Nov 012004
 
Authors: Erin Skarda

There is nowhere to go and no one to turn to. Feelings of

depression, hopelessness and pain overtake the senses. Is there any

escape?

Many people contemplating suicide are plagued with similar

thoughts.

Beverly Thurber, executive director of the Suicide Resource

Center of Larimer County, said suicide is the second leading cause

of death in college students. Over 90 percent of people who die

from suicide suffer from a mental illness such as depression or

bi-polar disorder, although only 15 percent were in treatment at

the time of death.

“Suicide is the end result of a long battle with depression,”

Thurber said. “It’s a potentially lethal illness.”

Thurber said warning signs that suggest a person is

contemplating suicide include him or her changing eating and

sleeping patterns, altering his or her behavior or appearance,

losing enjoyment in usual activities, talking about death, giving

away possessions, engaging in risky behavior, using drugs or

alcohol, making a suicide plan, and increasing feelings of

irritability or sadness.

However, sometimes a person who acts depressed suddenly appears

happier or more relaxed. Michele Faris, a psychologist at the

University Counseling Center, said this happens because the person

has resolved the issue for himself or herself.

“If someone who has had depression for a long time suddenly

without reason becomes happier or peaceful it’s a warning they’ve

made the decision to commit suicide,” Faris said. “They’ve made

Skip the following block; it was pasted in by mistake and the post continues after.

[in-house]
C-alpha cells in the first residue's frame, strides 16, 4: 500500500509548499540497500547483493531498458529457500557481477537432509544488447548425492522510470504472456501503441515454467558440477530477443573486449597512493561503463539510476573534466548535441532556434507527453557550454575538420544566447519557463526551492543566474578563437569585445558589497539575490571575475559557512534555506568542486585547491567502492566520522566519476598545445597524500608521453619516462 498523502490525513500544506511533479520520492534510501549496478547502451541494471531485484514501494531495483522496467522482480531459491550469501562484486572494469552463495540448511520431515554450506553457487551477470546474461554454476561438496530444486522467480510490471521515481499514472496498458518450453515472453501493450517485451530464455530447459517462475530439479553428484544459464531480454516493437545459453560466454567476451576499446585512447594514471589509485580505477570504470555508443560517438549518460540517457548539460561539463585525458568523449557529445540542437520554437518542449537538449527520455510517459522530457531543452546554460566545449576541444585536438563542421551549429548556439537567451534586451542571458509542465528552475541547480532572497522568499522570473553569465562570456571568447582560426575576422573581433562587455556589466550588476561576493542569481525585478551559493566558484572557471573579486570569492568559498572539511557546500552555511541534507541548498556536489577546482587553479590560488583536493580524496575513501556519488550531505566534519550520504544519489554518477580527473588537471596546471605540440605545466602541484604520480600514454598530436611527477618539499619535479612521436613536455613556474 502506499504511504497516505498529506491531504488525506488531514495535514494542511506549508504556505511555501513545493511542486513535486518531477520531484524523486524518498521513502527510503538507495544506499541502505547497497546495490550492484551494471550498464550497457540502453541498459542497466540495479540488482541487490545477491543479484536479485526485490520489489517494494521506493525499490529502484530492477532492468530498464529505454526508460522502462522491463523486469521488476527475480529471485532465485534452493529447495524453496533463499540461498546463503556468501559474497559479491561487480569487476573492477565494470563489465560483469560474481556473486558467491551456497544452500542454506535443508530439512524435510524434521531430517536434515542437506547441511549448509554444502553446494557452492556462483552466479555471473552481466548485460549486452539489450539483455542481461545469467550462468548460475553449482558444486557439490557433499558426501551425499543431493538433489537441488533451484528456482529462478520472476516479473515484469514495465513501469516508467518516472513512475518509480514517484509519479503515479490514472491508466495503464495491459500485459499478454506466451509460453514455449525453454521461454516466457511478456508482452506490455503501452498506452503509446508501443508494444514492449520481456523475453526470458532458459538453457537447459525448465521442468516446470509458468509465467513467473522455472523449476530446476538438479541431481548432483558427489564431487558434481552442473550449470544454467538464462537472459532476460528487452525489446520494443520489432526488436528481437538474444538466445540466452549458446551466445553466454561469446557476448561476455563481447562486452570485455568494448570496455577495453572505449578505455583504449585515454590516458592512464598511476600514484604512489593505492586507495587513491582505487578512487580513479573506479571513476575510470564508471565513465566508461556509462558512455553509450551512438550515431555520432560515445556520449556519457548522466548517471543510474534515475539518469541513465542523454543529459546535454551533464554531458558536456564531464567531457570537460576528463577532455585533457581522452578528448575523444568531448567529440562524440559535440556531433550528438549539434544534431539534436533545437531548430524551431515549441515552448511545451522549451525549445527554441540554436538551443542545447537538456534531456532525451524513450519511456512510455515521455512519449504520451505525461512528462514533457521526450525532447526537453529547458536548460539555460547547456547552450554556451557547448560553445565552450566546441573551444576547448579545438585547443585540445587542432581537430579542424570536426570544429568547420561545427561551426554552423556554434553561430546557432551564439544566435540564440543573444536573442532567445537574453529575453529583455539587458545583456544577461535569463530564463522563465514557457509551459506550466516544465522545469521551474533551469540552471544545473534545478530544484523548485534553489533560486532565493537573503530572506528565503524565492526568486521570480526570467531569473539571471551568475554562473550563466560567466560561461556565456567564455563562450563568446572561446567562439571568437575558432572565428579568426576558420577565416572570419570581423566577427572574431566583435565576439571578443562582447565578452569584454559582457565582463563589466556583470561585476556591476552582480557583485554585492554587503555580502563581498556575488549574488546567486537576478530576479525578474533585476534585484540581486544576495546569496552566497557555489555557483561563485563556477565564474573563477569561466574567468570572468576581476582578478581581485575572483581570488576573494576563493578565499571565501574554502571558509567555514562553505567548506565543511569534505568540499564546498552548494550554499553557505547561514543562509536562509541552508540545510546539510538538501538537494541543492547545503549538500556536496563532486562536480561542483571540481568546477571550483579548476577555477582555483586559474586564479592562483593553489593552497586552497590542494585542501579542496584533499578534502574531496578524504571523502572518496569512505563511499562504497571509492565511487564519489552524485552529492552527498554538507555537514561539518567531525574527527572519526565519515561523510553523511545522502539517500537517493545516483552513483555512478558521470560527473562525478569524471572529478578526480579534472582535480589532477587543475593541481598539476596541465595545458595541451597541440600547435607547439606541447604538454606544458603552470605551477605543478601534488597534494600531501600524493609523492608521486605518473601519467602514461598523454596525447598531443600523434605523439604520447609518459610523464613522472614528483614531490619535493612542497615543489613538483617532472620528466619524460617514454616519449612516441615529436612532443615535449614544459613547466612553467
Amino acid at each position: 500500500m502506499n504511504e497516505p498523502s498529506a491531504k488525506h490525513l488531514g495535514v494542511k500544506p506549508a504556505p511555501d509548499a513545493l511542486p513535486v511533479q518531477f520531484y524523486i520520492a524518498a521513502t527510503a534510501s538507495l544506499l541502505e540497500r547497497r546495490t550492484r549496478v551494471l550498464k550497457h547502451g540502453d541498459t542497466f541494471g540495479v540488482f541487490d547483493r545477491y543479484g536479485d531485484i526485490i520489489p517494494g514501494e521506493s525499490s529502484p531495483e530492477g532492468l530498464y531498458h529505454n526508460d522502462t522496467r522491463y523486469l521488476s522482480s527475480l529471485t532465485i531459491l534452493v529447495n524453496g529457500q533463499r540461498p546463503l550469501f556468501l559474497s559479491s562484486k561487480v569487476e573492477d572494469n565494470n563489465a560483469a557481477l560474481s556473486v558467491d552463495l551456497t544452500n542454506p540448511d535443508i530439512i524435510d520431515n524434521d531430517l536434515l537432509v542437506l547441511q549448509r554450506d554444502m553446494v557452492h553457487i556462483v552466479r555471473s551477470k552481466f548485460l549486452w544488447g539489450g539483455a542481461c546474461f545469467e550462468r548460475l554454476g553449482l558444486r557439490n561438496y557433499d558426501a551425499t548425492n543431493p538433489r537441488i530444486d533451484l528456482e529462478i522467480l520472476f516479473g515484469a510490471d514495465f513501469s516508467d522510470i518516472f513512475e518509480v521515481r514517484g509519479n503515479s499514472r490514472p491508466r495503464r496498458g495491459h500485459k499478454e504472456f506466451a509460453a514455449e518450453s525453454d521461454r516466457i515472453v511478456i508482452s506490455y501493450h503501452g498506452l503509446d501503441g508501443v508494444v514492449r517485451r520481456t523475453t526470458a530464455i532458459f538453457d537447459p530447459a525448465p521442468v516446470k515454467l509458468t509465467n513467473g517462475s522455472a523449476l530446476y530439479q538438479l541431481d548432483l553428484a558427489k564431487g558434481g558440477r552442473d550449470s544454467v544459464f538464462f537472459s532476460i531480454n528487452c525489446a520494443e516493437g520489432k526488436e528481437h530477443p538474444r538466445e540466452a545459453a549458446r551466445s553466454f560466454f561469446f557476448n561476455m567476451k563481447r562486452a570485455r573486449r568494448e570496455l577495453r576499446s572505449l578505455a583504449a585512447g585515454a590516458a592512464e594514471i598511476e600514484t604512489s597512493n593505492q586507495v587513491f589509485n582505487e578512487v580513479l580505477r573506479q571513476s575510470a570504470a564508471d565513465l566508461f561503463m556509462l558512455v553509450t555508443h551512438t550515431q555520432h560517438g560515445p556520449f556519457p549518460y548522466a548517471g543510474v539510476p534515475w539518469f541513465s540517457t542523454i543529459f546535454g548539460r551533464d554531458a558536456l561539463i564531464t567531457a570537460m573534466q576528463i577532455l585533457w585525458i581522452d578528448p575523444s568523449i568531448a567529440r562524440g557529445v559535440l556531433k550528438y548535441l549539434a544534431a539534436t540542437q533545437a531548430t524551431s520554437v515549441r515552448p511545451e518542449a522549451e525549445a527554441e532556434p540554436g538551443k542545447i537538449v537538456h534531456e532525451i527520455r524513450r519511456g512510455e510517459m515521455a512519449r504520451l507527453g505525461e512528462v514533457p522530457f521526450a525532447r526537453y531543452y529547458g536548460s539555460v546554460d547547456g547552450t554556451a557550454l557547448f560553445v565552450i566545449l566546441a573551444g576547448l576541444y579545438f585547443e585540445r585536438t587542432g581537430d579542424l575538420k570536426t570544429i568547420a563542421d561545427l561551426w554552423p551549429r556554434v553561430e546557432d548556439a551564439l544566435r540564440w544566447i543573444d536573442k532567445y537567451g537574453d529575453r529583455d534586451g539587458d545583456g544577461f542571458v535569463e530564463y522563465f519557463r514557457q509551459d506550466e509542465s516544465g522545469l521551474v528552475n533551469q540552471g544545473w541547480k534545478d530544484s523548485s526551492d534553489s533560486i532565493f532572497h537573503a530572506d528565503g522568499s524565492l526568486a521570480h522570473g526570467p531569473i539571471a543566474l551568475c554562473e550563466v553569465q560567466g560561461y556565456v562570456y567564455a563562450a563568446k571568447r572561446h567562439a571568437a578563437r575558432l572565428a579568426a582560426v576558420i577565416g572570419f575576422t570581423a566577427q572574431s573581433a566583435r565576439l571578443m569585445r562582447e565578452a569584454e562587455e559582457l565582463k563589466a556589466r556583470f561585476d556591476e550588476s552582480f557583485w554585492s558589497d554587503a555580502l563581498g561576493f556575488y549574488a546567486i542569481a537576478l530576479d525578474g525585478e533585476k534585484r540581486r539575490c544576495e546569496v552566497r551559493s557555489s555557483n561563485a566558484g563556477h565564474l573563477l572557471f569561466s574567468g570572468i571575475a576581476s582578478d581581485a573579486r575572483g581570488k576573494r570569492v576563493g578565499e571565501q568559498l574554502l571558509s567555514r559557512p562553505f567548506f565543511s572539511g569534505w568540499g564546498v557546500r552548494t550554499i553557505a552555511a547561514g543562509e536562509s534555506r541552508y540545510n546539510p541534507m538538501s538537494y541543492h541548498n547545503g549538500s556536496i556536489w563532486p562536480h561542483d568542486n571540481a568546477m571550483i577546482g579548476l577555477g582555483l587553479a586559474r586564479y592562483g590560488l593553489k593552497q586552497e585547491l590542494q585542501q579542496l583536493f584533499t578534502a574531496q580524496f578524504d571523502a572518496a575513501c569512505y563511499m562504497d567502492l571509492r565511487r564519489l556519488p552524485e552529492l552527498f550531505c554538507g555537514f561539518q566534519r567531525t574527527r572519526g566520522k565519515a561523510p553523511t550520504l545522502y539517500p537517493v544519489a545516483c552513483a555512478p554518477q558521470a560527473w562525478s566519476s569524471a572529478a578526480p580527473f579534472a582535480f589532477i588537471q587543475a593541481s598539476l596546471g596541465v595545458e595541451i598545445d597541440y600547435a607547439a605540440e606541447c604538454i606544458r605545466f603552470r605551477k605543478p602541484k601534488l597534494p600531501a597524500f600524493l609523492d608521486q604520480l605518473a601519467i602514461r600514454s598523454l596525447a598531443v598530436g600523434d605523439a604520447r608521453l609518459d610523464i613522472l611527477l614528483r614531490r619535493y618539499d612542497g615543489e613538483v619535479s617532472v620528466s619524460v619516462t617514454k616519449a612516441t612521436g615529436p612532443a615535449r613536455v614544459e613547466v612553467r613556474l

peace with the decision and seem to be a little happier, a little

better. They’re not just snapping out of it.”

Thurber said sometimes suicidal people will engage in high-risk

behavior such as driving drunk or doing drugs because they cannot

quite make the decision to take their own life.

“(They’re thinking) I can’t quite bring myself to kill myself,

so I’ll put myself in a position where it will just happen in a

passive way,” Thurber said.

While men are four times more likely than women to die from

suicide, women attempt more frequently, Thurber said. A reason for

this is that men tend to use more lethal methods, such as

firearms.

“Basically since the 1950s suicide rates among college-aged

women have gone down, while for men it has tripled,” Thurber

said.

The risk increases with age, Thurber said. The bulk of suicides

occur in middle age (35-55) for males. However, young adults are

also a high-risk group.

Silvia Sara Canetto, a psychology professor who has done

extensive research on the cultural aspects of suicide, said there

is a large difference between men and women when it comes to

suicide attempts and success.

“In the United States, suicide is more commonly viewed as a male

behavior,” Canetto said. “Rates are greater for death by suicide in

men. Suicide attempts are more common in young adult women.”

Canetto said in the United States attempting suicide is

considered a “feminine act.” While women attempt suicide more often

than men, they are also more expected to fail.